Saturday, April 4, 2009

What is that Twitter thing you do?

A couple of weeks ago, a friend of mine from college left me a message in Facebook. She asked me, "When you get a chance could you explain this Twitter thing you do?

Twitter defined in Wikipedia:

"Twitter is a social networking and micro-blogging service that enables its users to send and read other users' updates known as tweets."

Twitter messages--tweets, limited to 140 characters--can be sent and received from the web site, from Twitter desktop applications, and from a cell phone as text SMS messages.

Some basic information on Twitter can be found:

How Twitter works and some history behind Twitter

Why I use and like Twitter

I can easily get a feel for what people (people who I have an interest in) are reading, thinking, and doing in a non-disruptive way. Twitter is pervasive, but unobtrusive. I decide when I pay close attention, scan, or ignore Twitter messages.

Twitter is a great way to listen.

Those I follow don't have to follow me. In other words, the "friendship" does not have to reciprocal, like it is in Facebook and Plaxo.

Twitter messages are short so each individual message does not take much time. Someone who says they don't have time to use Twitter does not understand how easy it is or they may not be using the right Twitter application.

Twitter friends can be information streams (AUTigers, AuburnU , abc3340, ittotd-IT Tip of the Day).

Most friends provide conversations and resources. The value of Twitter is found in interactions, engagements, and resources shared.

How I use Twitter

I send Twitter messages from the Twitter web page, Twhirl, TweetDeck, and Text SMS.

I received messages in the same applications. However, I reserve the Text SMS messages for my closest Twitter friends.

Depending on what I am doing and how long I may not have access to a computer, I sometimes use TinyTwitter application on my phone to receive all Twitter messages.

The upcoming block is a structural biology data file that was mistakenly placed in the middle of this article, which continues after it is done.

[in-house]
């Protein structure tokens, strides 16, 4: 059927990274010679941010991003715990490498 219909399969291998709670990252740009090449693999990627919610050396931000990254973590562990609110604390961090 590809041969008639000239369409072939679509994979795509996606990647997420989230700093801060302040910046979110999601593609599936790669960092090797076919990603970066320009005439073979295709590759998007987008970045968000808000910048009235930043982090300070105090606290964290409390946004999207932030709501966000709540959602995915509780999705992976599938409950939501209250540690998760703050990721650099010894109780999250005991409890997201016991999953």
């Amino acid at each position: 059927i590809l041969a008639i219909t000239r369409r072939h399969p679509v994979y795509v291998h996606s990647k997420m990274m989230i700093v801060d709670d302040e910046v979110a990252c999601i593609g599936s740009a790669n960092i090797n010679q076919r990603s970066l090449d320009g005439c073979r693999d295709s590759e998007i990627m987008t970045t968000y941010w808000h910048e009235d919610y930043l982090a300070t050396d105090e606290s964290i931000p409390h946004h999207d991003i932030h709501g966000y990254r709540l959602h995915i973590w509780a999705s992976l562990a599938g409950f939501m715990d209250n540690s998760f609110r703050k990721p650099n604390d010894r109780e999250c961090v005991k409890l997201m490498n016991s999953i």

Twhirl and Tweetdeck as desktop applications.

Twhirl runs continuously on my desktop computer at work and my notebook. I have learned to ignore it most of the time. However, during slow moments of the day, I glance at the incoming Tweets. The reply and the direct message tweets make a different noise so I know when to pay attention to those.

TweetDeck also runs continuously on my 2nd monitor on my computer at the office. (Lately, I have also left Facebook running continuously on the same monitor). I divided Tweetdeck tweets into columns based on my priority of interests. Closest friends and colleagues make up one column. Tweets coming from those in professional areas that have my interests make up another column. My replies and direct messages make up two other columns. And, last all tweets make up the last column. Tweetdeck is probably not necessary if you do not follow a lot of people. Search and filtering in Tweetdeck have also helped me keep up with specific information.

I integrate Twitter with other networks by sending tweets to Friendfeed, Plaxo, and Facebook status updates.

Additionally, I send RSS feeds of Twitter messages, particularly replies to my messages to my feed reader. These feeds are a duplicative effort, but I I don't want to miss any replies.

Sometimes I use TwitPic to send a picture from my phone to Twitter.

Some resources

Twitter in Plain English

How to Get Started on Twitter

Email vs Twitter

15 Minute Showcase on Twitter

Getting more out of Twitter

Advantages of Twitter Tags: